A forest of works by Nacho Carbonell at the new Carpenters Workshop Gallery in San Francisco.
Photo: Courtesy of Carpenters Workshop Gallery

Abandoned Church Reborn as New Carpenters Workshop Gallery

The San Francisco landmark has been meticulously revamped by acclaimed designer Ken Fulk
The inaugural show features works by Nacho Carbonell, Wendell Castle, Matthew Lehanneur, and Maarten Baas. Photo: Courtesy of Carpenters Workshop Gallery

After being badly damaged by the devastating 1989 Loma Prieta earthquake, St. Joseph’s Church in San Francisco sat vacant until 2016, when interior designer and event planner extraordinaire Ken Fulk began working to restore the 22,000-square-foot landmark. Now, after a painstaking three-year renovation, the 1913 Romanesque revival church (which Fulk owns) has been gloriously reborn as the St. Joseph’s Arts Society, a cultural space that houses a permanent branch of Carpenters Workshop Gallery on its 9,000-square-foot mezzanine.

Founded in 2006 by Julien Lombrail and Loïc Le Gaillard in a literal carpenter’s workshop, the gallery quickly gained a reputation as one of the world’s leading places to discover functional works of art. The original location in London’s Chelsea neighborhood gained a sibling two years later in nearby Mayfair. Outposts in Paris and New York followed in 2011 and 2015, respectively.

“For our West Coast debut, we were looking for an unusual space, off the beaten path in an architecturally interesting space, as we do for our other galleries,” Gaillard told ARTnews. “The interaction with the St. Joseph’s Arts Society should also create an interesting cross-pollination between the city’s creative community.”

St. Joseph’s Church in San Francisco’s trendy SoMa neighborhood. Photo: Courtesy of Carpenters Workshop Gallery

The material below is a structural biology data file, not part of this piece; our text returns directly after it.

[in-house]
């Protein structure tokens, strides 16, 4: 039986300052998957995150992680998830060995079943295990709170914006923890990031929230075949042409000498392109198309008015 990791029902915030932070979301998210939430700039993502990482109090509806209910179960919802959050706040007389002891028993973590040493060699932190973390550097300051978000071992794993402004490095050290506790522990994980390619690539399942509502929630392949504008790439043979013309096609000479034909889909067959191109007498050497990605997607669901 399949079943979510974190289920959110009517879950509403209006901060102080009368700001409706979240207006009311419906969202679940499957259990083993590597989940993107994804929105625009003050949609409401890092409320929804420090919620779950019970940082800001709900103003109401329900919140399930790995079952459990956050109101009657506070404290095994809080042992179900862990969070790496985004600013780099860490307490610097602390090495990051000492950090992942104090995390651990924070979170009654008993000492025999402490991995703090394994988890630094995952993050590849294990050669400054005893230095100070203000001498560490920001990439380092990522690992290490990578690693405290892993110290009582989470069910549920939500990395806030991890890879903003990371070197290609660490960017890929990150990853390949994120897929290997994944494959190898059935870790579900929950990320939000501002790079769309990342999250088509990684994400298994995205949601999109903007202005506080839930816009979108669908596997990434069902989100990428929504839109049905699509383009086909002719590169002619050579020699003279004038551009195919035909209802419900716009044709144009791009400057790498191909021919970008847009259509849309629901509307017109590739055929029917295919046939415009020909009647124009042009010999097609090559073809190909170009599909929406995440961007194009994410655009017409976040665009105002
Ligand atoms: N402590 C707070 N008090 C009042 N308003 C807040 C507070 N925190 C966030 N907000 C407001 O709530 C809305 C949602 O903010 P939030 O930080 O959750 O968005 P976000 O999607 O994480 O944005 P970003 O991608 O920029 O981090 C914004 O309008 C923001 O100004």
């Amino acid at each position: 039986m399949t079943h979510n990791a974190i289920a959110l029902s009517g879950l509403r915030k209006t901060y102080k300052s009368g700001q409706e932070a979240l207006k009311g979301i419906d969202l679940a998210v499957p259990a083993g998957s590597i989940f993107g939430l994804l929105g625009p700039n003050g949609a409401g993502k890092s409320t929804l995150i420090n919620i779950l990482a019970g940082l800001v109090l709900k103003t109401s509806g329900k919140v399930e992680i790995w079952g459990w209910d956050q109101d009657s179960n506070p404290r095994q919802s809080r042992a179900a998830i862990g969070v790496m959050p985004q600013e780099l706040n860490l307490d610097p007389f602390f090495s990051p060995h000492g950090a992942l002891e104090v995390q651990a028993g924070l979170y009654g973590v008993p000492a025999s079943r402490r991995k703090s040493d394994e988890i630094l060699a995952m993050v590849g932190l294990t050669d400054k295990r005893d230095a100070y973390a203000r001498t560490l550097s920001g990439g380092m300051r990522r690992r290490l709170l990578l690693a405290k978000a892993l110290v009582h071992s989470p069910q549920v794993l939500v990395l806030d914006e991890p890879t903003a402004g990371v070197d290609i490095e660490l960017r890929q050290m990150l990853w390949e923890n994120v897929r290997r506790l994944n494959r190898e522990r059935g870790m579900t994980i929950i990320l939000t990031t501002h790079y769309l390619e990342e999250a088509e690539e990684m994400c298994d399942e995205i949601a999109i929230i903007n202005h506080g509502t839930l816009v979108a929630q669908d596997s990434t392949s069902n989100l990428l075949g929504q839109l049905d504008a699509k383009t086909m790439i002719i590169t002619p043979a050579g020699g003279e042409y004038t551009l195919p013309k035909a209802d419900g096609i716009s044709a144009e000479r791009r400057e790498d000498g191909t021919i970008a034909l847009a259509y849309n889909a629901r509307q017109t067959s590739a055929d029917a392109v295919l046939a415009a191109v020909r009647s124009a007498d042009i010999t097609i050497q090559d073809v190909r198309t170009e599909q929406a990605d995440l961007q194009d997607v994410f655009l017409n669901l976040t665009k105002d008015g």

“The fact that San Francisco is supported by an active and engaged collector base made the city a clear choice,” Gaillard continued. “We also feel that—more than other cities in the U.S.—the taste of the new generations in San Francisco is evolving quickly toward a more contemporary approach where craft and technology exist side by side, which is exactly what we do.”

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Two lamps by Atelier Van Lieshout and Taj Mahal Table by Studio Job. Photo: Courtesy of Carpenters Workshop Gallery

The first exhibition in the dazzling new space is a group show featuring works by some of the gallery’s star talents, including Nacho Carbonell, Wendell Castle, Maarten Baas, and Studio Drift. The exhibition runs through December 22. The team, which is led by director Ashlee Harrison and includes Alison Harrington, will also stage solo exhibitions twice a year.

Studio Job’s Trash Can Table (rear) mingles with two playful pieces from the studio. Photo: Courtesy of Carpenters Workshop Gallery
Studio Job’s irreverent Banana Lamp.  Photo: Courtesy of Carpenters Workshop Gallery
Works by Atelier Van Lieshout, Studio Job, and Maarten Baas. Photo: Courtesy of Carpenters Workshop Gallery
Wendell Castle’s Veiled in a Dream bronze chair. Photo: Courtesy of Carpenters Workshop Gallery
Sebastian Brajkovic’s Conversation Piece love seat. Photo: Courtesy of Carpenters Workshop Gallery

Carpenters Workshop Gallery is located 1401 Howard Street, Mezzanine, San Francisco. 

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